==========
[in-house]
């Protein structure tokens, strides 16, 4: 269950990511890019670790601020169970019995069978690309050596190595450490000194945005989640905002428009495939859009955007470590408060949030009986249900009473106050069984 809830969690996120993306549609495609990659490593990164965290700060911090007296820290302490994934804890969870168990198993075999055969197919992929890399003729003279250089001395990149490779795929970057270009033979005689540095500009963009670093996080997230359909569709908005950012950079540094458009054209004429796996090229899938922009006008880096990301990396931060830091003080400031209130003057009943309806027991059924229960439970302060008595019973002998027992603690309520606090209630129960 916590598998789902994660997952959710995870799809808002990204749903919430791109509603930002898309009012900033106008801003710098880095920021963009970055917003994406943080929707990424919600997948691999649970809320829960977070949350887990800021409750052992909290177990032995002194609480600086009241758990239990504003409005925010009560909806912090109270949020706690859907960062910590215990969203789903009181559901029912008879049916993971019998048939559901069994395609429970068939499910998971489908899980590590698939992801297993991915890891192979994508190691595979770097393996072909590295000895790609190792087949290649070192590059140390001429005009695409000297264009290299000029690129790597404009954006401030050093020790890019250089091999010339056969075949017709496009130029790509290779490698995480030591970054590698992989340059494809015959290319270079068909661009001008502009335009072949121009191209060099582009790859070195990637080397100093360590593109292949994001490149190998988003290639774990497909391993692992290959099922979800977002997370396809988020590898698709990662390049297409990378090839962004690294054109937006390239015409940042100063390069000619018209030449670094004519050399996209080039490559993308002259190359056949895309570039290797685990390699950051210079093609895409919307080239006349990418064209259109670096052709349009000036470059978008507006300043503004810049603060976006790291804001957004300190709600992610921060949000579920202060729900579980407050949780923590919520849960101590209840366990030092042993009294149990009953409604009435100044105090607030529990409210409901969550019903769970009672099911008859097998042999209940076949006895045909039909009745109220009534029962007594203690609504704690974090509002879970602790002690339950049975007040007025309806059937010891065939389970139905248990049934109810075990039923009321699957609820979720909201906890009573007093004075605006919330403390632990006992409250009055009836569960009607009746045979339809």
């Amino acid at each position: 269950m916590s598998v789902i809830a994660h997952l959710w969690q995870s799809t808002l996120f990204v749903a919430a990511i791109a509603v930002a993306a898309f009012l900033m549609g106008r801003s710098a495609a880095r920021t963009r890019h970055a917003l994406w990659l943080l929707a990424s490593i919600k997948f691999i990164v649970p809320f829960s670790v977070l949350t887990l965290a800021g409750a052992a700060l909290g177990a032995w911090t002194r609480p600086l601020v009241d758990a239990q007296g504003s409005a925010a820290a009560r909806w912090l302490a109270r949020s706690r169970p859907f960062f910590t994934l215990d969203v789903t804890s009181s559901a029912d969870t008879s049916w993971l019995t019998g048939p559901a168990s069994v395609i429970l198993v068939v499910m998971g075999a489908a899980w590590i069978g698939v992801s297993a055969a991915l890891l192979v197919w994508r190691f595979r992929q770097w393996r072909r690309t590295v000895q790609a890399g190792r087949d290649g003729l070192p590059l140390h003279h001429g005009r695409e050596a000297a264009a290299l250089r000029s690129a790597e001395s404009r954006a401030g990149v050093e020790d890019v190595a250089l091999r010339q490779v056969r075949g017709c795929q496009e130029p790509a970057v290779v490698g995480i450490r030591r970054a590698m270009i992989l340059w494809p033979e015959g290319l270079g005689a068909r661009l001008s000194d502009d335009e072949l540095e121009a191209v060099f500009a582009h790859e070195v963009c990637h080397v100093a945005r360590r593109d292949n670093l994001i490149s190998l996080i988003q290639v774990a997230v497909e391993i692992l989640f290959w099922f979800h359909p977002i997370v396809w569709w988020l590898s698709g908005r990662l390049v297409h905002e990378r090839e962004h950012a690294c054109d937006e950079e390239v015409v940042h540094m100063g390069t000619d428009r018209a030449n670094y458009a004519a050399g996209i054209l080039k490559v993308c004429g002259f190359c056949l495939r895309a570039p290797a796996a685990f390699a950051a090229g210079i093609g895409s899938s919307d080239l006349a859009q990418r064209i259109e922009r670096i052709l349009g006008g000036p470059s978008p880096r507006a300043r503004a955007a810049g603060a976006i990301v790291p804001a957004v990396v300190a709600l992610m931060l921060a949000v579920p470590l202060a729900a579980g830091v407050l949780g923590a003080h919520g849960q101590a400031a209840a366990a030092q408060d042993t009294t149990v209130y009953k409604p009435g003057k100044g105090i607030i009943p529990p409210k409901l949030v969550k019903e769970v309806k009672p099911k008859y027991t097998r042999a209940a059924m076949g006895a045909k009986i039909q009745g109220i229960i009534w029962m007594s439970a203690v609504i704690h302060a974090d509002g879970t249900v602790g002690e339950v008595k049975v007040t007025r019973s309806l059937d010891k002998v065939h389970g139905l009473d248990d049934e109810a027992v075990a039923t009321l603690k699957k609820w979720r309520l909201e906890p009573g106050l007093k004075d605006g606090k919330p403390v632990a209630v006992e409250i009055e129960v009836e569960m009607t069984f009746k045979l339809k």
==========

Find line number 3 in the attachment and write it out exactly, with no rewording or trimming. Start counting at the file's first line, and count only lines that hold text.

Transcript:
């Amino acid at each position: 269950m916590s598998v789902i809830a994660h997952l959710w969690q995870s799809t808002l996120f990204v749903a919430a990511i791109a509603v930002a993306a898309f009012l900033m549609g106008r801003s710098a495609a880095r920021t963009r890019h970055a917003l994406w990659l943080l929707a990424s490593i919600k997948f691999i990164v649970p809320f829960s670790v977070l949350t887990l965290a800021g409750a052992a700060l909290g177990a032995w911090t002194r609480p600086l601020v009241d758990a239990q007296g504003s409005a925010a820290a009560r909806w912090l302490a109270r949020s706690r169970p859907f960062f910590t994934l215990d969203v789903t804890s009181s559901a029912d969870t008879s049916w993971l019995t019998g048939p559901a168990s069994v395609i429970l198993v068939v499910m998971g075999a489908a899980w590590i069978g698939v992801s297993a055969a991915l890891l192979v197919w994508r190691f595979r992929q770097w393996r072909r690309t590295v000895q790609a890399g190792r087949d290649g003729l070192p590059l140390h003279h001429g005009r695409e050596a000297a264009a290299l250089r000029s690129a790597e001395s404009r954006a401030g990149v050093e020790d890019v190595a250089l091999r010339q490779v056969r075949g017709c795929q496009e130029p790509a970057v290779v490698g995480i450490r030591r970054a590698m270009i992989l340059w494809p033979e015959g290319l270079g005689a068909r661009l001008s000194d502009d335009e072949l540095e121009a191209v060099f500009a582009h790859e070195v963009c990637h080397v100093a945005r360590r593109d292949n670093l994001i490149s190998l996080i988003q290639v774990a997230v497909e391993i692992l989640f290959w099922f979800h359909p977002i997370v396809w569709w988020l590898s698709g908005r990662l390049v297409h905002e990378r090839e962004h950012a690294c054109d937006e950079e390239v015409v940042h540094m100063g390069t000619d428009r018209a030449n670094y458009a004519a050399g996209i054209l080039k490559v993308c004429g002259f190359c056949l495939r895309a570039p290797a796996a685990f390699a950051a090229g210079i093609g895409s899938s919307d080239l006349a859009q990418r064209i259109e922009r670096i052709l349009g006008g000036p470059s978008p880096r507006a300043r503004a955007a810049g603060a976006i990301v790291p804001a957004v990396v300190a709600l992610m931060l921060a949000v579920p470590l202060a729900a579980g830091v407050l949780g923590a003080h919520g849960q101590a400031a209840a366990a030092q408060d042993t009294t149990v209130y009953k409604p009435g003057k100044g105090i607030i009943p529990p409210k409901l949030v969550k019903e769970v309806k009672p099911k008859y027991t097998r042999a209940a059924m076949g006895a045909k009986i039909q009745g109220i229960i009534w029962m007594s439970a203690v609504i704690h302060a974090d509002g879970t249900v602790g002690e339950v008595k049975v007040t007025r019973s309806l059937d010891k002998v065939h389970g139905l009473d248990d049934e109810a027992v075990a039923t009321l603690k699957k609820w979720r309520l909201e906890p009573g106050l007093k004075d605006g606090k919330p403390v632990a209630v006992e409250i009055e129960v009836e569960m009607t069984f009746k045979l339809k």